by Caroline Thirkill
For incoming first-years and returning students alike, packing up everything from your summer residence and transferring it to your new dorm room is a huge pain. There will always be one forgotten item, or an unnecessary one brought in its stead. This is particularly true for returning students, especially if you chose to live in a suite and have to fill a much larger space. So while you’re up to your waist in cardboard boxes, here is a simple guide for all Barnard students on what to bring and what to leave.
|Barnard may be a women’s college, but no dorm has this closet.|
Bring a jacket. Preferably more than one. While we may get a few nice weeks at the beginning of the year, it can get pretty dang cold by the middle of fall semester. If fashion is not your concern, get one of the big puffy coats that keeps you warm no matter how cold it is outside! For those who worry less about maintaining body heat and more about “looking like a New Yorker,” bring a dark knee-length trench or thigh-length pea coat. It is THE winter look in the city, and there will be plenty of others shivering out there with you! Reinforce it with some gloves and a fuzzy hat, and you will (mostly) be okay.
Boots are an absolute must. Not just regular boots, but ones that can take the rain, snow, and slush. Some students spend much of the winter living in their rain boots, but if you are like me and simply cannot pull off that look, buy boots in a material that will dry quickly without being ruined. Boots that end mid-calf are best, because you can easily tuck in your pants on your walk to class – your hemlines and warm toes will thank you.
Wear what makes you comfortable. Just because you are going to a girls school in Manhattan does not mean you have to be a preppy fashionista! While some girls go for that look, most people just want to be warm and comfortable once it gets cold and wet outside. Jeans and nice sweaters are a happy medium on Barnard’s campus, but in the end it does not really matter. Particularly if you have an early class, no one will think twice about it if you show up in sweatpants and a thick winter coat!
|You tried. Extra points for creativity.|
This really only matters if you live in a suite and have a private kitchen.
For most first-years, this is way beyond the scope of what you have to think about! As nice as your first experience in the Barnard dorms might be, the administration assumes that you will be exercising that platinum meal plan to the fullest, hence only one kitchen per floor to be shared between Sulzberger, Brooks, Reid, and the upperclasswomen in Hewitt. The lack of an appropriate and private space for food preparation turns most people off of making anything more than the simplest meals in the kitchens. If it requires more than a microwave, forget about it! You can bring bowls, plates, utensils, etc. if you plan to make EasyMac or Ramen for lunch, but otherwise it is just not worth it. Any cookware left in the kitchens will be stolen or used without permission and left dirty within the first few weeks.
For those moving into suites, cooking is an entirely different ballgame. While people in the 600s or Elliot may still occasionally brave the weather for prepared Hewitt food, at the end of a long day of classes you might not want the hassle of returning to campus. For the poor students in Plimpton, 110, or Cathedral Gardens, walking all the way back to Barnard after 7pm is a definite no-no. Go with the cheapest meal plan Barnard will let you get away with and put the rest of your money toward getting your own food and kitchen supplies. This is also a chance to learn about being a functioning adult, when you have to take care of yourself without the safety net of college dining halls.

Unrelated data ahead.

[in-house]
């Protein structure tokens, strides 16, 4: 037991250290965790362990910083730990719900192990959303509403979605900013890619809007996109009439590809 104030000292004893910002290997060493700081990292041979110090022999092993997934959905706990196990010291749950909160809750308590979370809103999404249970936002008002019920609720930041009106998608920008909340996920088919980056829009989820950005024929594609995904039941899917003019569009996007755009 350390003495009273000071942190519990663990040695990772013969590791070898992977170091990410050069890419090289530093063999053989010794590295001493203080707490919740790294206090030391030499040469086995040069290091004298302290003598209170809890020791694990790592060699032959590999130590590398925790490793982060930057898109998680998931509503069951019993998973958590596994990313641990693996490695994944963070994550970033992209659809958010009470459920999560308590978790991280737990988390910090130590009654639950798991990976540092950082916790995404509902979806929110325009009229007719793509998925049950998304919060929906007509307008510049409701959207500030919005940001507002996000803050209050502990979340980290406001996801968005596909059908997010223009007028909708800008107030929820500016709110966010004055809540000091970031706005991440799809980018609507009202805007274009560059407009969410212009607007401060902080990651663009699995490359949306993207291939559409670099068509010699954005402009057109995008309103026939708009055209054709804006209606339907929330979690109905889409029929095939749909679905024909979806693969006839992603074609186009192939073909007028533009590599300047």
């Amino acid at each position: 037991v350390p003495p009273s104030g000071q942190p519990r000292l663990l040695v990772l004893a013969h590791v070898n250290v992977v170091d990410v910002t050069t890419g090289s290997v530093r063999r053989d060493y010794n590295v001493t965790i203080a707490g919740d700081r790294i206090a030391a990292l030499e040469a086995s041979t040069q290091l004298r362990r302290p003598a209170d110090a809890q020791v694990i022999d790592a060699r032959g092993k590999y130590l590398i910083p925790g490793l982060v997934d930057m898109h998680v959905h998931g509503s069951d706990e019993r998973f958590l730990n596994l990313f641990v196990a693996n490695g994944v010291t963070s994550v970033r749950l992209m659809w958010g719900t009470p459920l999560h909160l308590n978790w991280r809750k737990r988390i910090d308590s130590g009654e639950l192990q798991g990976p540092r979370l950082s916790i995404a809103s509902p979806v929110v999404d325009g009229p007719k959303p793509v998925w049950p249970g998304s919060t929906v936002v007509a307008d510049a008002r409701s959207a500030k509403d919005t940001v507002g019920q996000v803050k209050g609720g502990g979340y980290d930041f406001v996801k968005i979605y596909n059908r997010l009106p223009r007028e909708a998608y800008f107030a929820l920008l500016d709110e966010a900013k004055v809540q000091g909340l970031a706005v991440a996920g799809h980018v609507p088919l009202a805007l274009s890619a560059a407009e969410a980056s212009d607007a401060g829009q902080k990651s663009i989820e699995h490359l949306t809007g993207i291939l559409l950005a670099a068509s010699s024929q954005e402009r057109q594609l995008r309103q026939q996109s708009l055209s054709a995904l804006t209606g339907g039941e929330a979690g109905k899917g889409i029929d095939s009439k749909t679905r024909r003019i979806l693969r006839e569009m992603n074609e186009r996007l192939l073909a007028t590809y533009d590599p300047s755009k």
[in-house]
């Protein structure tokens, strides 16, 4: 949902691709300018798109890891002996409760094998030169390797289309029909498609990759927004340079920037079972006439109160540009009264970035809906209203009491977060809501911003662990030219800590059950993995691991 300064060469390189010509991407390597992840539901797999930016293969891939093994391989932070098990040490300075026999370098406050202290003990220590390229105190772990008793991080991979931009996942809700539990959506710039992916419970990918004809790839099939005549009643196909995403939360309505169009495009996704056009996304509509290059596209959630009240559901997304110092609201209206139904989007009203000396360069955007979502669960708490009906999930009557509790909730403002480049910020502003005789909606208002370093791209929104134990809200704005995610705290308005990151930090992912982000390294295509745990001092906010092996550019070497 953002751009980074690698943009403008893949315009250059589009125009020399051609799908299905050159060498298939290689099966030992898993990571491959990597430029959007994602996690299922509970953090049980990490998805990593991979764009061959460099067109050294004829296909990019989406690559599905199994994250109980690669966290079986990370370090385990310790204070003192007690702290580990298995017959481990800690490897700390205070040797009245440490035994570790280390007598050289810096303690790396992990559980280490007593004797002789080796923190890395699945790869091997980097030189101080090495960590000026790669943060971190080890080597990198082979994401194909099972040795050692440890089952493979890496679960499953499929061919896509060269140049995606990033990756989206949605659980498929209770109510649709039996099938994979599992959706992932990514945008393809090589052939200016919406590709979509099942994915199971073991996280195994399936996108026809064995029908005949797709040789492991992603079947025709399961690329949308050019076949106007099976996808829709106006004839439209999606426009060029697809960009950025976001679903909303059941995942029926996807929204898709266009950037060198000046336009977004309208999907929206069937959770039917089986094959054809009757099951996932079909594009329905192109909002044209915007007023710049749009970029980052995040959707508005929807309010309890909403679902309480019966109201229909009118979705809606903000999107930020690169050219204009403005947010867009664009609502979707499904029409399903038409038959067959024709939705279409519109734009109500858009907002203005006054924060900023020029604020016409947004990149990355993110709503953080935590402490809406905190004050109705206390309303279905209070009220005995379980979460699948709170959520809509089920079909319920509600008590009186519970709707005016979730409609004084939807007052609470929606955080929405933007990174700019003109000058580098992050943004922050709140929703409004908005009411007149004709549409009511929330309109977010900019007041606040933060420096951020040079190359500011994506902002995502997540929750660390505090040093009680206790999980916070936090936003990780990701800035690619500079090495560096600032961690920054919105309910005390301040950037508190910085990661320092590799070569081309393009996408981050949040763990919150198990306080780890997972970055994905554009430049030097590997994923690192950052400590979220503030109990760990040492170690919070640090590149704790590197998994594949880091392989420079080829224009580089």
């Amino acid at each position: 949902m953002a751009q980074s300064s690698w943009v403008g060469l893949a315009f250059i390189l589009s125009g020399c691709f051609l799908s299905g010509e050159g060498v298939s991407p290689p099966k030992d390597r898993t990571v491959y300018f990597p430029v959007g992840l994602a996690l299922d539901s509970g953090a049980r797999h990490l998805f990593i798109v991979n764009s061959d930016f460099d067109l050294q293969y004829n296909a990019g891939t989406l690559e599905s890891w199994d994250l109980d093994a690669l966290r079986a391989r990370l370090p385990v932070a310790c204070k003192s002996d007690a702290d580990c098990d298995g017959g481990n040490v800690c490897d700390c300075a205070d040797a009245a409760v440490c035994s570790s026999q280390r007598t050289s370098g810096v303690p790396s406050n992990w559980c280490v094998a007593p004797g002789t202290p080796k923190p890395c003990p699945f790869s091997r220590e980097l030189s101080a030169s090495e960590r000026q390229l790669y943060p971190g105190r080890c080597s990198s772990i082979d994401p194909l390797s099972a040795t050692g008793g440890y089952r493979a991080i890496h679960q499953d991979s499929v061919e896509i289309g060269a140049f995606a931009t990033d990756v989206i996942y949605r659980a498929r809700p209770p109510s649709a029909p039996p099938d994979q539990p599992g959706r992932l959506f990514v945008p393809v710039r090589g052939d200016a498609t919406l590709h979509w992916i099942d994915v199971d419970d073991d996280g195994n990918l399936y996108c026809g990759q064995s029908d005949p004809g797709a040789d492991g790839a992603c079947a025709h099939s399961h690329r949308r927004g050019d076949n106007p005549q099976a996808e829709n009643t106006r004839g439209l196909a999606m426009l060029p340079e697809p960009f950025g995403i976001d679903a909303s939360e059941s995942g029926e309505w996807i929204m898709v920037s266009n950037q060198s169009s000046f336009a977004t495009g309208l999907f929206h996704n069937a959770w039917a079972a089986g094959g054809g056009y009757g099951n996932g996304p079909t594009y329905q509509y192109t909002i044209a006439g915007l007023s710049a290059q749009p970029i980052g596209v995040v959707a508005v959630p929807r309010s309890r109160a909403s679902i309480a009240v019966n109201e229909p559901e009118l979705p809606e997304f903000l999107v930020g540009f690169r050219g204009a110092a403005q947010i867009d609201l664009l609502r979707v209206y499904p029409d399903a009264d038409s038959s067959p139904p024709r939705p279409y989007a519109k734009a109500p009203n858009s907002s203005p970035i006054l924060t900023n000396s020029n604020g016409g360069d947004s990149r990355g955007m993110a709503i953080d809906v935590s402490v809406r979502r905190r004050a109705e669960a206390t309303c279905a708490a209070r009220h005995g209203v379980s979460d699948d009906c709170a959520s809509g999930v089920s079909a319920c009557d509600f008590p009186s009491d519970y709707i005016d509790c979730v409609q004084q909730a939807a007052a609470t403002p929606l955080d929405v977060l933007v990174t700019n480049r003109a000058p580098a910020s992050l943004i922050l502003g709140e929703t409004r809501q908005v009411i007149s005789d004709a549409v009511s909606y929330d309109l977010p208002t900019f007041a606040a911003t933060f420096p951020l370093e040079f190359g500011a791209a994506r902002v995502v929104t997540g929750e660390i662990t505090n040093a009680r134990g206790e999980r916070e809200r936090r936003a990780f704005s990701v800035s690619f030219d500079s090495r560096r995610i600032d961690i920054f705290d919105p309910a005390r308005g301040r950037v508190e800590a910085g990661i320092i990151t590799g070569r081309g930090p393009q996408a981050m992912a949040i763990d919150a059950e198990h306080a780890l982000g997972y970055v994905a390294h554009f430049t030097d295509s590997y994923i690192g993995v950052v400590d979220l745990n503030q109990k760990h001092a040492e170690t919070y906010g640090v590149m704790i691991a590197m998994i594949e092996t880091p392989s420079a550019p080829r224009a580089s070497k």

Cookware and Appliances
- A nice big frying pan can be used for stir-fry, pancakes, eggs, and much more.
- A large pot/sauce pan to make vegetables, soup, or pasta, all staples of the college student diet.
- Some prefer to bring a dutch oven and turn everything into a slow-cook dish!
- An oven pan is a necessity for anything that does not cook well on the stove, like roast potatoes! Many students find the oven to be overkill when on a budget, but I personally find the smell of fresh-baked cookies brings them around.
Why do I feel like I’m forgetting something?
- Microwavable food will save your life on a late night. Enough said.
- Obviously plates, bowls, and utensils are a must. Bigger tools like spatulas or tongs depend entirely on your cooking style and how you develop as a chef.
Everyone needs to clean. Whether you are living alone or sharing a space with others, dorm rooms get remarkably dirty within a matter of weeks. Clean as often as you can stomach it!
- Swiffer Sweepers will be your best friends! Seriously, the ability to clean with a dry cloth and a wet mop in a single, lightweight tool is the greatest thing to ever happen in cleaning.
- If you have a rug or other non-moppable surface, I recommend getting a carpet cleaner. I use Resolve, but really anything will work. I assure you that someone will spill juice or other staining substances on your rug and it will get messy.
- A DustBuster or other hand-held vacuum. For easy clean up of crumbs and dust balls in between more thorough cleanings, a small portable vacuum will make you very happy.
- Even if you do not care about the state of your windows, a spray bottle of Windex and some paper towels will help keep your desk and other surfaces clean and neat.
These are the often overlooked necessities I have found most useful during my time at Barnard, but I’m sure everyone has other recommendations to add to the list. Before you head back to campus, make sure you’ve packed the essentials for a warm, dry, well-fed, and clean year!
Caroline Thirkill is a senior at Barnard and Opinions Editor for The Nine Ways of Knowing.